Our study is a prospective observational study to identify the incidence of rupture of small aneurysms in the first year after the diagnosis of the aneurysm which is left untreated. Meanwhile, we determine the differences of outcomes, procedural complications, and rates of retreatment between surgical clipping and endovascular coiling for small UIAs in China.
|Condition or disease||Intervention/treatment|
|Intracranial Aneurysm Unruptured Cerebral Aneurysm Treatment Side Effects||Procedure: Coiling or Clipping|
- Background: There is a lot of controversy regarding which aneurysms can be left untreated, or which aneurysms are needed to be treated with clipping or coiling. To date, no clinical trials have compared the safety and efficacy between conservative treatment and surgical clipping or endovascular coiling for small UIAs.
- Study design: A multicenter prospective observation registry study. This study is undertaken to conform to the study protocol. Patients will be recruited between December 2016 and December 2018. Patients are eligible for the study if they meet the inclusion criteria and they are not eligible if any of the following exclusion criteria are met.
- Procedures: All patients were interviewed by a multidisciplinary team that consisted of vascular neurosurgeons, interventional neuroradiologists and anesthetists. If patients meet all of the inclusion criteria: an unruptured aneurysms ≤5mm are enrolled and then followed up at 6 and12 months. Clinical observation, surgical clipping and endovascular coiling are the three treatment options for UIAs. In general, when an UIA is detected, it should be needed to quit smoking, to aggressively manage hypertension, and to control alcohol use. When an aggressive treatment is considered, treatment risks should be balanced against the risk of rupture.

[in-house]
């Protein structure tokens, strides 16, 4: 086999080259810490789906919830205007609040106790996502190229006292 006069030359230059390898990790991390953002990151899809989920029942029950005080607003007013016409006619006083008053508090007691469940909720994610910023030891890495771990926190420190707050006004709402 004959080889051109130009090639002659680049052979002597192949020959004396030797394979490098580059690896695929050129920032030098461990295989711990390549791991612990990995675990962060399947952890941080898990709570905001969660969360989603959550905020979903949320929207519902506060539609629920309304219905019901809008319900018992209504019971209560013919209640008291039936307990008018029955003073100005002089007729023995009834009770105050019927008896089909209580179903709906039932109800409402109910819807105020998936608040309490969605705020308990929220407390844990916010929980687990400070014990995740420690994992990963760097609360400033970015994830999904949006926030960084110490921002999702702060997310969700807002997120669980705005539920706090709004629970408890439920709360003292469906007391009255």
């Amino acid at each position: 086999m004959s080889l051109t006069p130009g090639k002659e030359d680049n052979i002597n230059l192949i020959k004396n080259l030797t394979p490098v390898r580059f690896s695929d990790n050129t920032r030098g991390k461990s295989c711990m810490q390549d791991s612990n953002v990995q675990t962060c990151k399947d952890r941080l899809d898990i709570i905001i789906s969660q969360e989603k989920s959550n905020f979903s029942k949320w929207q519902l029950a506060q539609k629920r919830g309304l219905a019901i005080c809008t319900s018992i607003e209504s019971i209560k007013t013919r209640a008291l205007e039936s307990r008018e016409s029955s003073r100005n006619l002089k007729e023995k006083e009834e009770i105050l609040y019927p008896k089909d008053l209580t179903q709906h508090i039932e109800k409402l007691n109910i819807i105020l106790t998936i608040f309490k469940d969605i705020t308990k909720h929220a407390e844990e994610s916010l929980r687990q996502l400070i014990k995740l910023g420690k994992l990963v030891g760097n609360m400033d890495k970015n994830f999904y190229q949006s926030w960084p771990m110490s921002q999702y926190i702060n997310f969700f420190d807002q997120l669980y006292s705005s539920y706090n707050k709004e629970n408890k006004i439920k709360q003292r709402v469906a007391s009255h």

|Study Type :||Observational|
|Estimated Enrollment :||500 participants|
|Official Title:||Treatment of Small Unruptured Intracranial Aneurysms Based on Clinical Characteristics, Morphology and Hemodynamic Features|
|Study Start Date :||December 2016|
|Estimated Primary Completion Date :||December 2018|
|Estimated Study Completion Date :||December 2018|